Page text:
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San Diego County’s median home price hits record $700,000

Home and keys

CoreLogic data says prices have increased 17.8 percent in a year.

San Diego County’s median home price smashed through previous records to hit $700,000 in April.

It represents a 17.8 percent price increase in a year, according to CoreLogic data provided by DQNews. The median home price — which includes new and resale homes — has not increased at such a pace since October 2013, when the county was still recovering from the Great Recession. The previous record median price was $680,000 in March.

Prices are up nationwide, especially in California. The six-county Southern California region has seen prices rise 20 percent in a year, according to CoreLogic. Most experts are struggling to find reasons why price appreciation could slow down as the year goes on.

“I have been selling real estate since ’81 and I’ve never seen it like this,” said Jan Ryan, a RE/MAX agent based in Ramona.

She said the difference between the market now and the housing boom days — when prices were increasing more than 25 percent in a year in the summer of 2004 — is that there were a lot more homes available for sale. Now, inventory levels in San Diego County are at record lows.

There were 3,537 homes for sale from April 5 to May 2, according to the Redfin Data Center. That’s compared with 6,034 around the same time last year, 8,067 in 2019, 7,317 in 2018 and 6,667 in 2017.

Ryan said large cash offers are pushing out military families, who use VA loans, and first-time buyers, who often use FHA loans. Both loan types allow buyers to give very low down payments but are becoming less practical as successful buyers are swooping in with cash offers above the asking price.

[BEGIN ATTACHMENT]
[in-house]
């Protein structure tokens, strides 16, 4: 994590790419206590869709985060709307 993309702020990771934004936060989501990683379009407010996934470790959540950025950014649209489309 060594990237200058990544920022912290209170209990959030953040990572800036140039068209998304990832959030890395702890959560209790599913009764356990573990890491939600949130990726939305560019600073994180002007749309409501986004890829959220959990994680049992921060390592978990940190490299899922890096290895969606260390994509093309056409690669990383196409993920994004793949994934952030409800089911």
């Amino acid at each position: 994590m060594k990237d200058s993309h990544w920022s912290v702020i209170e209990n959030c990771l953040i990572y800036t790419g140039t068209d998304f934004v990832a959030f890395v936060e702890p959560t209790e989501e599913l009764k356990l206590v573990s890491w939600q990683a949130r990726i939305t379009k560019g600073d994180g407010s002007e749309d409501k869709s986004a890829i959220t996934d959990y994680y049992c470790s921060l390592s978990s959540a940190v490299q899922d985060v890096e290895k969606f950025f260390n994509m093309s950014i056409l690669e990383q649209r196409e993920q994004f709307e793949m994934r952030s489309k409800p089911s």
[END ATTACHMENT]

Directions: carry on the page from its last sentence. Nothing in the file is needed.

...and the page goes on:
Potential buyers seem to be shrugging off rising mortgage rates. The interest rate for a 30-year fixed-rate mortgage was 3.06 percent in April, according to Freddie Mac, up from December’s average of 2.68 percent, which was the lowest on record going back to 1971. The rate is down from 3.31 percent a year before.

Experts had projected that rising interest rates would slow buyer demand. Also, an increase in inventory, as more people got vaccinated for COVID-19 and put their homes on the market, was seen as a looming factor in future price slowdowns. However, as inventory has started to increase (in many parts of the nation but not as much in San Diego), it has had little effect.

Zillow economist Matthew Speakman said rising material costs for things such as lumber are slowing down new home construction. With resale inventory low just about everywhere — especially in San Diego — a lot of the market demand has shifted to newly built homes.

“Homes are selling about as quickly as ever,” he wrote, “and many builders are expressing the fact that sales could be higher if materials-related constraints weren’t there.”

There were 9,486 homes, including for-sale and rental apartments, constructed in San Diego County in 2020, according to the Real Estate Research Council of Southern California. In 2004 during the housing boom, more than 17,000 homes were built in the county.

Rich Toscano, a partner at San Diego financial firm Pacific Capital Associates, said the market is still not in bubble territory because interest rates are so low. While prices are far exceeding wages and rents, he said monthly payments are still relatively low, unlike before the housing crash in 2006.

The interest rate for a 30-year fixed-rate mortgage was around 6.3 percent in summer 2004, more than double today’s rates.

Toscano said he believes price appreciation will slow if interest rates and the number of homes for sale continue to increase.

The price for a resale San Diego County single-family home in April hit a record of $798,500, up from the peak of $760,000 in March. The resale condominium price hit a peak of $529,000, up from the previous high of $505,000 in February.

Newly built homes were at a median of $699,182. The median includes new single-family homes and condos. Its record was $812,500 in October 2018, when there was an increase in luxury single-family homes for sale.

There were 4,347 homes sold in April, up 74 percent from the same time last year, when COVID-19 pushed many potential sellers to take homes off the market. There are more homes sold than listing figures because sales can start the previous month and not close escrow for several weeks. Also, if homes sell within a few days, they often don’t make final counts for listings.

The average time on market for a San Diego County home was 14 days in April (a 44 percent decrease from a year earlier), according to the North San Diego County Realtors’ market watch report. ◆